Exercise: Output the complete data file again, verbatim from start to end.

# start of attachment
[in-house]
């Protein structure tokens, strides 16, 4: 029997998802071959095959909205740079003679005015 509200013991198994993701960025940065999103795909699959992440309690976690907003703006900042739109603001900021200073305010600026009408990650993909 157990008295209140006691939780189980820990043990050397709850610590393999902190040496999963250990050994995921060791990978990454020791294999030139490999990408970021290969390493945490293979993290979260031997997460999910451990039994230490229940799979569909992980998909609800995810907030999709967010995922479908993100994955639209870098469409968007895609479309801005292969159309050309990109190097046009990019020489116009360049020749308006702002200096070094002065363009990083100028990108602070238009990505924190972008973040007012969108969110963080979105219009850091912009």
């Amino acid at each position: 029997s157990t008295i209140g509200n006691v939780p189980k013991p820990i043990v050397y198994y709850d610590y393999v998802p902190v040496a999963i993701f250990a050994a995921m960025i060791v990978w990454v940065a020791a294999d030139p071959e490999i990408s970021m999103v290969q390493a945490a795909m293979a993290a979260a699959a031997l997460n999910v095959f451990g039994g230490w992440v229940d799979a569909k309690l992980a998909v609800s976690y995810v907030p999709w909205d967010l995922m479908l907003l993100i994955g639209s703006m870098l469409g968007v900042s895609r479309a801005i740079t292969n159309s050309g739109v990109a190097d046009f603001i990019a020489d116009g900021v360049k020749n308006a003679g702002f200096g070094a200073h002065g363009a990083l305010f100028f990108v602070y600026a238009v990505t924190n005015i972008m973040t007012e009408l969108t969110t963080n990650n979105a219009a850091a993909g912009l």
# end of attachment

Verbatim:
[in-house]
């Protein structure tokens, strides 16, 4: 029997998802071959095959909205740079003679005015 509200013991198994993701960025940065999103795909699959992440309690976690907003703006900042739109603001900021200073305010600026009408990650993909 157990008295209140006691939780189980820990043990050397709850610590393999902190040496999963250990050994995921060791990978990454020791294999030139490999990408970021290969390493945490293979993290979260031997997460999910451990039994230490229940799979569909992980998909609800995810907030999709967010995922479908993100994955639209870098469409968007895609479309801005292969159309050309990109190097046009990019020489116009360049020749308006702002200096070094002065363009990083100028990108602070238009990505924190972008973040007012969108969110963080979105219009850091912009």
């Amino acid at each position: 029997s157990t008295i209140g509200n006691v939780p189980k013991p820990i043990v050397y198994y709850d610590y393999v998802p902190v040496a999963i993701f250990a050994a995921m960025i060791v990978w990454v940065a020791a294999d030139p071959e490999i990408s970021m999103v290969q390493a945490a795909m293979a993290a979260a699959a031997l997460n999910v095959f451990g039994g230490w992440v229940d799979a569909k309690l992980a998909v609800s976690y995810v907030p999709w909205d967010l995922m479908l907003l993100i994955g639209s703006m870098l469409g968007v900042s895609r479309a801005i740079t292969n159309s050309g739109v990109a190097d046009f603001i990019a020489d116009g900021v360049k020749n308006a003679g702002f200096g070094a200073h002065g363009a990083l305010f100028f990108v602070y600026a238009v990505t924190n005015i972008m973040t007012e009408l969108t969110t963080n990650n979105a219009a850091a993909g912009l």